One advanced method of performing supersets that can be used is a pre-exhaust superset in which you select two or three isolation exercises and a compound exercise. Perform the first isolation exercise for approximately 10-12 repetitions at a weight that allows you to go to positive failure, then move onto another isolation exercise and perform another set, again to failure, followed by your chosen compound exercise. You can also perform what is known as a post exhaust superset again by using two or three compound exercises again to failure as mentioned in the pre-exhaust superset above, and then perform an isolation exercise to failure.

Bench Press/Dumbbell Flys Superset Video:

Extended Set Training

Extended set training is an advanced training technique, and uses different variations of the same exercise. Normally at the end of say performing a set of dumbbell press we reach the stage where we are unable to perform another repetition, but if we changed the exercise to say an incline dumbbell press we would be able to continue to perform some more repetitions. These changes in body position allow a greater training intensity and an increase in the number of muscle fibres that are being used. A weight to use on the first part of this extended set would be a weight that we could only perform 4-5 repetitions and for each change in the exercise we use a weight that will only allow us to perform 4 repetitions. By using either three or four exercises in our extended set we will perform between 12-16 total repetitions. Extended repetition training uses low repetitions which are normally used in strength training, but the total of 12-16 repetitions used in total, is best for muscle growth. Rest time should be minimal but because of the intensity you should rest between 4-5 minutes between each extended set, and perform 1-3 total extended sets. Extended repetition training due to the severe high intensity is best only used for a short time of approximately 4 weeks as overtraining can occur if performed for too long a period of time.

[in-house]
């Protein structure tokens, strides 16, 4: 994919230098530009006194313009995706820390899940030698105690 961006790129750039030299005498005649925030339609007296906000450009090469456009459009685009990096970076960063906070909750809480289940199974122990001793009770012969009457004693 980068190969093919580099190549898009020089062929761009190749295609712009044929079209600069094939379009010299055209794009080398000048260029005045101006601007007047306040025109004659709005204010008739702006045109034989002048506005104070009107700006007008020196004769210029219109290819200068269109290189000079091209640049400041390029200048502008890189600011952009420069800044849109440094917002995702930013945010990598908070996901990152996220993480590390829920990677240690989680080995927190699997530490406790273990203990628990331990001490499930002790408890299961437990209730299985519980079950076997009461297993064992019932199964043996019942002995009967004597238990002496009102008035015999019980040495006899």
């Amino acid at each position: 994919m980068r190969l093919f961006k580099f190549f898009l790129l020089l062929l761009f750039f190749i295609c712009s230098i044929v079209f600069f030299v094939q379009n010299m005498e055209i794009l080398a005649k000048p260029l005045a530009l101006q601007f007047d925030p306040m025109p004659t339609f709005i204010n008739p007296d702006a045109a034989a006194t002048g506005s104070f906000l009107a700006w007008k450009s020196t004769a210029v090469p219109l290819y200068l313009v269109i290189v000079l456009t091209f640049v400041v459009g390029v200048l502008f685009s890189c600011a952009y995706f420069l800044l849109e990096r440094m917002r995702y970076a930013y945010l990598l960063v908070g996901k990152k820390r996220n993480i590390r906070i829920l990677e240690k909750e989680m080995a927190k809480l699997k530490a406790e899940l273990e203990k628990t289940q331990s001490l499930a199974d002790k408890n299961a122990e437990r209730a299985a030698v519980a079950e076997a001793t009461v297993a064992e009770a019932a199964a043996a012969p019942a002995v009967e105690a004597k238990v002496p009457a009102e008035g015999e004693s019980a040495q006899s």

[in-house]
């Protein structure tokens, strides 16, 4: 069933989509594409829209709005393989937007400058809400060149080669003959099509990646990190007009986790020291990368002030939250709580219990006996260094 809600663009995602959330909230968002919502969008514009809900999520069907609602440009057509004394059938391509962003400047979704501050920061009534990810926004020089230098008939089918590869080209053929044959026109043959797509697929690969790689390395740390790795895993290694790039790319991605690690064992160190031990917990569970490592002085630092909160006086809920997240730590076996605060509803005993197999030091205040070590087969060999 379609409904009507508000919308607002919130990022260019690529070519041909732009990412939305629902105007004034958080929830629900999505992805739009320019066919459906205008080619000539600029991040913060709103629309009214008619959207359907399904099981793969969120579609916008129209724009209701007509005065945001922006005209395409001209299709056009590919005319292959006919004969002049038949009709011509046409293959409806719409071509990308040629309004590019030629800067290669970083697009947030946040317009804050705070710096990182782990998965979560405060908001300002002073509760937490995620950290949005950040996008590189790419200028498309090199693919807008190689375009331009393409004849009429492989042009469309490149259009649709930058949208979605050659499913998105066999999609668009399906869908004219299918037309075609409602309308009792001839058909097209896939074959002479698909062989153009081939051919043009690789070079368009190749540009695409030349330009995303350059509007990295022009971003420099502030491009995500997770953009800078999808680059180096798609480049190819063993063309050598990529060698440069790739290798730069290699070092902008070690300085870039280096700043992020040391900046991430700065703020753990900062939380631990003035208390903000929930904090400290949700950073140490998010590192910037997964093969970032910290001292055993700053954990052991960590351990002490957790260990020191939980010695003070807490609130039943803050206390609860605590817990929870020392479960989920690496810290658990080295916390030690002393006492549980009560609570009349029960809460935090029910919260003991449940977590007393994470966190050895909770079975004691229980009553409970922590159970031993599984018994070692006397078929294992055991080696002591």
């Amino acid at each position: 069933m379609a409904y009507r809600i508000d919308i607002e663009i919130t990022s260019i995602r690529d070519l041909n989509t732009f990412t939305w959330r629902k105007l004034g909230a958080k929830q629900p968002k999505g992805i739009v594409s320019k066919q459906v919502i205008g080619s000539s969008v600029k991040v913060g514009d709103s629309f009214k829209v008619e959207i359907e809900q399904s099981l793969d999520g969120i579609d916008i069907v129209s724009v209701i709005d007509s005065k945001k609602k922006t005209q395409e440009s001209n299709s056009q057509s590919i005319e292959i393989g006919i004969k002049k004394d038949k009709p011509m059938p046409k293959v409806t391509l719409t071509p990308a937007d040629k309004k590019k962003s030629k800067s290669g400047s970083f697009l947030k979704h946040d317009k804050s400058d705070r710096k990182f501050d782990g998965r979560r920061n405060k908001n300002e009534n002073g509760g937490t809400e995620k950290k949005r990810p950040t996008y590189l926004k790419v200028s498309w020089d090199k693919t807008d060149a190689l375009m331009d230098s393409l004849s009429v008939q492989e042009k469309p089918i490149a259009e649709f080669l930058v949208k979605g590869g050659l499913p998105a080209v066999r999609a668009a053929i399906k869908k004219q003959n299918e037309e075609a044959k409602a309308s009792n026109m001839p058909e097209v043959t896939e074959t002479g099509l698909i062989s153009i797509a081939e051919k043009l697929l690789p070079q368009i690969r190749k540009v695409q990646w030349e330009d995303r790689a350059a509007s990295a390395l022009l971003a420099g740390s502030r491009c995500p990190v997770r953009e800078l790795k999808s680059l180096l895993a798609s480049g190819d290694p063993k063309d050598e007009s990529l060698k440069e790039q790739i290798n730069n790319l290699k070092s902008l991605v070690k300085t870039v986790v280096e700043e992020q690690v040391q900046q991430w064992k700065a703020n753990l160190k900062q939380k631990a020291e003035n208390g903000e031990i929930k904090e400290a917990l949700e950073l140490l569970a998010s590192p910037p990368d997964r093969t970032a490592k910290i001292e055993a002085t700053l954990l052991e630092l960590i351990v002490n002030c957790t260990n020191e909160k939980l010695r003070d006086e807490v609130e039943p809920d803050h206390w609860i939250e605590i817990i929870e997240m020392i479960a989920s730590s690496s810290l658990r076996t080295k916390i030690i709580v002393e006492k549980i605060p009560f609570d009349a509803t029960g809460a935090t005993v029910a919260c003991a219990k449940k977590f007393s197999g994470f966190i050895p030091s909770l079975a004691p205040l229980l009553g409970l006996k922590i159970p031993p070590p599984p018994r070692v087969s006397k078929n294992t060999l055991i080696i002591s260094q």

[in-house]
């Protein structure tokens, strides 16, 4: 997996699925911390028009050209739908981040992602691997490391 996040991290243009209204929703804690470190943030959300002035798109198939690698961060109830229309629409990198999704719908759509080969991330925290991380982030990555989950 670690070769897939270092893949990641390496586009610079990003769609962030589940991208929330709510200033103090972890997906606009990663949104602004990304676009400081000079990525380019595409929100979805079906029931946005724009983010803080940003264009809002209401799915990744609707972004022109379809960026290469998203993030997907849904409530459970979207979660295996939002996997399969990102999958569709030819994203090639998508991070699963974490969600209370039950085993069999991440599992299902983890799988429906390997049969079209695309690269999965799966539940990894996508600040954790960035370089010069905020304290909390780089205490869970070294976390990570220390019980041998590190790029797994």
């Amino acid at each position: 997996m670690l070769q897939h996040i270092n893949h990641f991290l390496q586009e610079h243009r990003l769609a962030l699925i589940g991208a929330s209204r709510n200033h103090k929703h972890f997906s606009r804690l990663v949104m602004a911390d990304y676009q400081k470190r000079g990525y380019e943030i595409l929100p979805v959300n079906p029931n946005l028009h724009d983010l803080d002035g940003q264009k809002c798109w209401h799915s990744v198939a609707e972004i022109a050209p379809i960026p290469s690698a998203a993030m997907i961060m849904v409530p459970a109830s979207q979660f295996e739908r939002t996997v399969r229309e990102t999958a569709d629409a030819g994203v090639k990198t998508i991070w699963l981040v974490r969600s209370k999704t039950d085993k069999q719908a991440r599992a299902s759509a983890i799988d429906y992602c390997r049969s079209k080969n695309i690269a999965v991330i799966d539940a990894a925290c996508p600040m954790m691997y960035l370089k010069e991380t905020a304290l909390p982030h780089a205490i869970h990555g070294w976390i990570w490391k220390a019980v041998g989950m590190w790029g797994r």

Pre-Exhaust Training

Pre exhaust training can push a muscle past the normal point of muscle exhaustion, causing extra muscle fibre stimulation that you wouldn't get from a straight set. Again this is an advanced training routine that would normally use an isolation exercise first followed by a compound exercise. By beginning with an isolation exercise first this will allow the muscle to be worked without using other muscles to assist in lifting the weight. Example would be if performing chest training then the isolation exercise would be dumbbell fly's or cable cross-over, followed by the compound exercise of bench press.

Dumbbell Flys/Bench Press Superset Video:

Post Exhaust Training

Post exercise training is similar to pre-exhaust training, in post exhaust training, instead of using an isolation exercise first followed by a compound exercise as we would in the pre exhaust training, we use a compound exercise first followed by an isolation exercise. An advantage of this training technique means that we would be far stronger in the compound part of the exercise and then be able to produce a dramatic muscle pump from performing the second exercise, an isolation exercise.

Partial Rep Training